Kenyan Brings Life to New York With Iconic Sculptures

  • Kenyan artist Wangechi Mutu is showcasing her work at the Storm King Art Center to Frank Stella at The Ranch
    Kenyan artist Wangechi Mutu is showcasing her work at the Storm King Art Center to Frank Stella at The Ranch
    Courtesy
  • A Kenyan-American artist, Wangechi Mutu, has made history at the Storm King Art Center in New York.

    Mutu has been assigned a crucial space in the sculpture park known as “Museum Hill” where she is showcasing her work.

    According to the Art Newspaper, Mutu is showing eight large-scale bronze sculptures. They include the anthropomorphic Crocodylus which combines a female figure and a crocodile and appears to survey the park.

    Sculpture by Kenyan artist Wangechi Mutu showcasing at the Storm King Art Center to Frank Stella at The Ranch
    Sculpture by Kenyan artist Wangechi Mutu showcasing at the Storm King Art Center to Frank Stella at The Ranch
    Courtesy D’Angelo Lovell Williams via New York Times

    She is also showcasing the Fountain in Two Canoe (2022) which depicts two figures connecting with the natural environment. 

    The sculptures are encircled by maple trees and combine several household items into a pyramidal pile. She is aiming to show a distinction between the number of trees planted in affluent and poorer communities.

    Mutu has more work spread on Storm King’s Museum Hill which included five large bronze baskets. According to the New York Times, they are titled “Nyoka” (2022), and they seem to be filled with coiled snakes. 

    She also has a pair of tortoises titled “Kobe” (2022) and a basket, titled “Nywele” (2022), which contains a pile of plaited hair. 

    “What sparks fear and what signals comfort? We are also reminded that there is beauty, as well as a rich history, in the 'everyday tech' of baskets and braids," Mutu stated during an interview with the publication.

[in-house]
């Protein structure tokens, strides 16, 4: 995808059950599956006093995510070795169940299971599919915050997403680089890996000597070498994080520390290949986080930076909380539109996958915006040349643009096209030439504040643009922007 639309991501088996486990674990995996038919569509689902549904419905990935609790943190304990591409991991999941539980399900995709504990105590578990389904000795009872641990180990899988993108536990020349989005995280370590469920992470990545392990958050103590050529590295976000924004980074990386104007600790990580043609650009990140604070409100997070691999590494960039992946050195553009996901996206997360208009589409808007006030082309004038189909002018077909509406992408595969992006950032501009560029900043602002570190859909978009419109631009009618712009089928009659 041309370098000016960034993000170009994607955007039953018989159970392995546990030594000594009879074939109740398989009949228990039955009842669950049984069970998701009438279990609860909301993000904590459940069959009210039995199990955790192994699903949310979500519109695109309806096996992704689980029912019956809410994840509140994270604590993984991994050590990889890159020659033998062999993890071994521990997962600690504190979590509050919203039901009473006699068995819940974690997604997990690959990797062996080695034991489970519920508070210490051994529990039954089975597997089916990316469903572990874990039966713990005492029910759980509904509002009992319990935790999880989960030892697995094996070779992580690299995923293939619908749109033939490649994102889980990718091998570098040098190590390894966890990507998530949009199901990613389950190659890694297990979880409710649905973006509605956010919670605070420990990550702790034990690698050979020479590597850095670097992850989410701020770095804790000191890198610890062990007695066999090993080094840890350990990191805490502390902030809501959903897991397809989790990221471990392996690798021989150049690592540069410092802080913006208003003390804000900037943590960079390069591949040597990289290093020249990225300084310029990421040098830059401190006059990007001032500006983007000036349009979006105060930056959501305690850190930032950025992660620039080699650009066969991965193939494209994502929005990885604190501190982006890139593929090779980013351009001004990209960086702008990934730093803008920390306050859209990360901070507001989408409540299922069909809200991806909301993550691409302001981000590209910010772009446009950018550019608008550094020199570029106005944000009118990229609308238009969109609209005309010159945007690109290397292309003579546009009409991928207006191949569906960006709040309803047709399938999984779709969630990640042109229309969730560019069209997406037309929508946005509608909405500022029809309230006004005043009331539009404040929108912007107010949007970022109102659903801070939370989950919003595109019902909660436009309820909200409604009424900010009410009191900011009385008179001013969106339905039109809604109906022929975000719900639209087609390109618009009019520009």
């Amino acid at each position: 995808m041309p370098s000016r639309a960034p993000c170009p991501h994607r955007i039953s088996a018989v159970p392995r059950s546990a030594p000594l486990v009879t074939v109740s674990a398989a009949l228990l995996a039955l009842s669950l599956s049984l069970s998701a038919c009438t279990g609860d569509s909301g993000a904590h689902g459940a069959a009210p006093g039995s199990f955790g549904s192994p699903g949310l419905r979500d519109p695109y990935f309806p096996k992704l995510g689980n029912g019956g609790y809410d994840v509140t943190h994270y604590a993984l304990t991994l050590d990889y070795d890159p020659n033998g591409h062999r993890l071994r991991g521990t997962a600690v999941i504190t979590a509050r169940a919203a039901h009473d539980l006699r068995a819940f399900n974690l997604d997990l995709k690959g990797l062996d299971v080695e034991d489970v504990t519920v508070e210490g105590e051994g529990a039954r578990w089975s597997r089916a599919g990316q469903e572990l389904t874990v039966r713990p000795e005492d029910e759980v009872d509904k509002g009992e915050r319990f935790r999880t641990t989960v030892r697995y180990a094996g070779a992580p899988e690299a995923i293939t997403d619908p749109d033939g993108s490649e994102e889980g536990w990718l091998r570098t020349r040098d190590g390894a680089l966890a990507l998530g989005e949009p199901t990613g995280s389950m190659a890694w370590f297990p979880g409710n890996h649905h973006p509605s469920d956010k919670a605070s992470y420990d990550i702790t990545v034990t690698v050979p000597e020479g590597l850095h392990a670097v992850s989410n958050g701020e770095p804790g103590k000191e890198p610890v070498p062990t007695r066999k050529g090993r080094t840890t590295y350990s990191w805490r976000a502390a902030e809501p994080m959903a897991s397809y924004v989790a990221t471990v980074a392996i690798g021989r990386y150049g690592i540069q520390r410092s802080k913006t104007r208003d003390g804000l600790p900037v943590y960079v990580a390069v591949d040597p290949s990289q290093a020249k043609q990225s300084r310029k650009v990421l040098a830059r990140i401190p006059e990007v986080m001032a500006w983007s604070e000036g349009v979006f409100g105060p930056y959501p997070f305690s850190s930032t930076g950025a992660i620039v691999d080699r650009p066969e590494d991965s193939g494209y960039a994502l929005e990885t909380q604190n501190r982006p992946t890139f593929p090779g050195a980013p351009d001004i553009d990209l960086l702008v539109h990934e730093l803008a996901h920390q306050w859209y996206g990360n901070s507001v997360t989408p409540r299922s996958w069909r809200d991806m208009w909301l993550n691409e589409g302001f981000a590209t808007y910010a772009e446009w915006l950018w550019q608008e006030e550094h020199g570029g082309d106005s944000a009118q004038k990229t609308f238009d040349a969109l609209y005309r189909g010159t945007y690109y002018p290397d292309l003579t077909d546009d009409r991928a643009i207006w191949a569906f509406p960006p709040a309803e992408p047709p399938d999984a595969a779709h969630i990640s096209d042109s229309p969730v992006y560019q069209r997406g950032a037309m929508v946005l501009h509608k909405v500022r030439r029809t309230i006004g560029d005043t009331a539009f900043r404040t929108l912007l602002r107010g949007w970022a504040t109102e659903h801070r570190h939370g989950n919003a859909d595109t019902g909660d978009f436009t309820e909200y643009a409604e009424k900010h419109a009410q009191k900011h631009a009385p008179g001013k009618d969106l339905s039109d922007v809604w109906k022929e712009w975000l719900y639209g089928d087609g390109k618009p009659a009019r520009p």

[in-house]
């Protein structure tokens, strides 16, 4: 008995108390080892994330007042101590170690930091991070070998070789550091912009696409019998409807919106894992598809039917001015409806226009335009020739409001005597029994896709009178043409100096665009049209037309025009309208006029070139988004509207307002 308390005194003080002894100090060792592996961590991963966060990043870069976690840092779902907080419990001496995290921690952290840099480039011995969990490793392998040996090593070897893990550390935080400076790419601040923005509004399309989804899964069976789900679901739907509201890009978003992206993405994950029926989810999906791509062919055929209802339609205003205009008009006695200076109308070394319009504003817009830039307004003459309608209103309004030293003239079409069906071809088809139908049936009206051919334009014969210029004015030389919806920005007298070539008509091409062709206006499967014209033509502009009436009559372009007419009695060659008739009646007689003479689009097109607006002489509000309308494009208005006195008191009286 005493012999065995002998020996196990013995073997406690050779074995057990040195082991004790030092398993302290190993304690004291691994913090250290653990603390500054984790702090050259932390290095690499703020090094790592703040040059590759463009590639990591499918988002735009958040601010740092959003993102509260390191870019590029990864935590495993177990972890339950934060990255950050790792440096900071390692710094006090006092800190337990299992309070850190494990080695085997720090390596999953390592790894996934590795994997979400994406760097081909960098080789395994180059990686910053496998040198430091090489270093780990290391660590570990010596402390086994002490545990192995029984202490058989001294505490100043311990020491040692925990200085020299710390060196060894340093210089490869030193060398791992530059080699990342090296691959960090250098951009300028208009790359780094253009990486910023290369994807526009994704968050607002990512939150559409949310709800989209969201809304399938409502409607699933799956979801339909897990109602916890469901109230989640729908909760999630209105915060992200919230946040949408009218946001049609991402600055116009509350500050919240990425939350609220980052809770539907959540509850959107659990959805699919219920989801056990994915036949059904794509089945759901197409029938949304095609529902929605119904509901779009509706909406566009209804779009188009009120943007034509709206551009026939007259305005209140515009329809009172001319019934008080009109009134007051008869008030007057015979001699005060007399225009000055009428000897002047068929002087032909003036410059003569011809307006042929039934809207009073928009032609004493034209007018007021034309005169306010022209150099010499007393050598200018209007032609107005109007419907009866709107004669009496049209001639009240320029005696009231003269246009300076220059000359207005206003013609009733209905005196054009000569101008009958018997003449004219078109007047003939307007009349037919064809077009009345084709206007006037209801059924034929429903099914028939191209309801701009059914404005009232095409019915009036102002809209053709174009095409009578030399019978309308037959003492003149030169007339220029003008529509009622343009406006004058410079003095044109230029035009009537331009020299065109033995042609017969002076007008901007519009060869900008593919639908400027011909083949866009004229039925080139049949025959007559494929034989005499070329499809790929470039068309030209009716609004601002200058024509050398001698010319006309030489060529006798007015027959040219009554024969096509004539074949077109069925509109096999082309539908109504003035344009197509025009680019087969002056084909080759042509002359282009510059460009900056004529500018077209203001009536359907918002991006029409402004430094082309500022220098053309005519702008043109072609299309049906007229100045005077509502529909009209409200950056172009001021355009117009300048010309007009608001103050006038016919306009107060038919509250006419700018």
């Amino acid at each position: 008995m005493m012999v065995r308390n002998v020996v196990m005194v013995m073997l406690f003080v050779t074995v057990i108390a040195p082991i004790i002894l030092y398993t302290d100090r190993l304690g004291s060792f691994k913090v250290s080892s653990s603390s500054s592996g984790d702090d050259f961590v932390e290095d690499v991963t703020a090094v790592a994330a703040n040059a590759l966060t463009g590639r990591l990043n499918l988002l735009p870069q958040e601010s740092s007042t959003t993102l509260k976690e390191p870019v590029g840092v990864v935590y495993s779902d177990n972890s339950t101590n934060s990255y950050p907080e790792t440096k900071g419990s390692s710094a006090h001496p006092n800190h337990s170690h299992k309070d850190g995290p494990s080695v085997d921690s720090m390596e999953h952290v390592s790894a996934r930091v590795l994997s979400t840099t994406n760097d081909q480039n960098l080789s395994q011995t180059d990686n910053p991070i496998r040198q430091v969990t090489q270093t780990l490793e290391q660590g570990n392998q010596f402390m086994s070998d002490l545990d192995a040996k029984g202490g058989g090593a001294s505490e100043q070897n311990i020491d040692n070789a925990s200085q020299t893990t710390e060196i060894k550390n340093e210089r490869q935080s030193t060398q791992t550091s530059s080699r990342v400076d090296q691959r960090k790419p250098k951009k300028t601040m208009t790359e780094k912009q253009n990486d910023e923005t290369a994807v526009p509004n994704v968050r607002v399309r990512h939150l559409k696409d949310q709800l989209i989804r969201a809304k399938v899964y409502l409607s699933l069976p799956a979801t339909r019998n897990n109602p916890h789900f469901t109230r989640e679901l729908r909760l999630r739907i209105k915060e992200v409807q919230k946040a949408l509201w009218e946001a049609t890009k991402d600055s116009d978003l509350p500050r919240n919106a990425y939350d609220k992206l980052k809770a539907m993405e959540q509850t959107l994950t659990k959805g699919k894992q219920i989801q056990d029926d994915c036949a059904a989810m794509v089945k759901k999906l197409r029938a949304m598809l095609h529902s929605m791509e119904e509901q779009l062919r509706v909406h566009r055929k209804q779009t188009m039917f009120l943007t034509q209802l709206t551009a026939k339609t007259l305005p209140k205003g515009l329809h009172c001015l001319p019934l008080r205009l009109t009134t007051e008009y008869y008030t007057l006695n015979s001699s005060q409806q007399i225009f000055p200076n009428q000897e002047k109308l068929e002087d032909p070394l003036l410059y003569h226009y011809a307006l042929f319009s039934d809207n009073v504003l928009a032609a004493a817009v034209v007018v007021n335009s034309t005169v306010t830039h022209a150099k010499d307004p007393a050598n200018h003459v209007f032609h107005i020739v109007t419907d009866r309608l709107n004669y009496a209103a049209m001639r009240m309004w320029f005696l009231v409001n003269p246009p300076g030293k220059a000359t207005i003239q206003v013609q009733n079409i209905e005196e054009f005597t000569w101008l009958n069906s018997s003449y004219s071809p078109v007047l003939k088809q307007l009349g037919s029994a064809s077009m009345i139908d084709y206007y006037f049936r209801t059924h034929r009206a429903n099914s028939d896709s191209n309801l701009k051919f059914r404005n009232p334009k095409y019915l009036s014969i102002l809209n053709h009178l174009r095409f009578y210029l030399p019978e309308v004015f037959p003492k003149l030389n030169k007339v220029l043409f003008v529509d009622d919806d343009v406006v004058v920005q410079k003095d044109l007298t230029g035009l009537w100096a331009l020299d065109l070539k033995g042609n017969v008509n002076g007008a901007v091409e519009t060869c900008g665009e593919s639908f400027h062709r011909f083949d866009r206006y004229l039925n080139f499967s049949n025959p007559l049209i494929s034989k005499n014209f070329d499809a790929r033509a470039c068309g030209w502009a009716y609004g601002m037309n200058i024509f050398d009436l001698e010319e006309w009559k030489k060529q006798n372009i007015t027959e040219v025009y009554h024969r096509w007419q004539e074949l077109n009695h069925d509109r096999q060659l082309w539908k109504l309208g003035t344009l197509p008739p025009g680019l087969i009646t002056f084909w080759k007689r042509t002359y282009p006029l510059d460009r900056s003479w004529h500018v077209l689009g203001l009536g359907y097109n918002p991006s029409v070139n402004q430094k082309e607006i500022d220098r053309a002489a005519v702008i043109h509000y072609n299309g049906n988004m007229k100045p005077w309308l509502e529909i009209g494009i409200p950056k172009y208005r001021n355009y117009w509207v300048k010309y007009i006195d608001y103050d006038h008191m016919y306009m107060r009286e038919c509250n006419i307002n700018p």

"It’s frightening how dangerously close we are to losing everything on earth. We are still doing the most absurd things. I can’t believe a murder in Buffalo obliterated 10 lives. 

    "White supremacy, the climate emergency, the war in Ukraine we haven’t learnt anything. Or maybe everything we have learnt about knowledge sharing, humanity and our connection to the world is somehow no longer important. If we continue to destroy nature, it will stop feeding us," she added.

    Sculpture by Kenyan artist Wangechi Mutu showcasing at the Storm King Art Center to Frank Stella at The Ranch
    Sculpture by Kenyan artist Wangechi Mutu showcasing at the Storm King Art Center to Frank Stella at The Ranch
    Courtesy D’Angelo Lovell Williams via New York Times

    Mutu has a vibrant career in New York but she has made a point of establishing a studio in Nairobi. She lives between Nairobi and Brooklyn where she has captured the city's art enthusiasts with her work.

    She is a graduate of Yale University and her work has been exhibited worldwide. Mutu had a major retrospective that opened in the Nasher Museum of Art in North Carolina, the USA in 2013.

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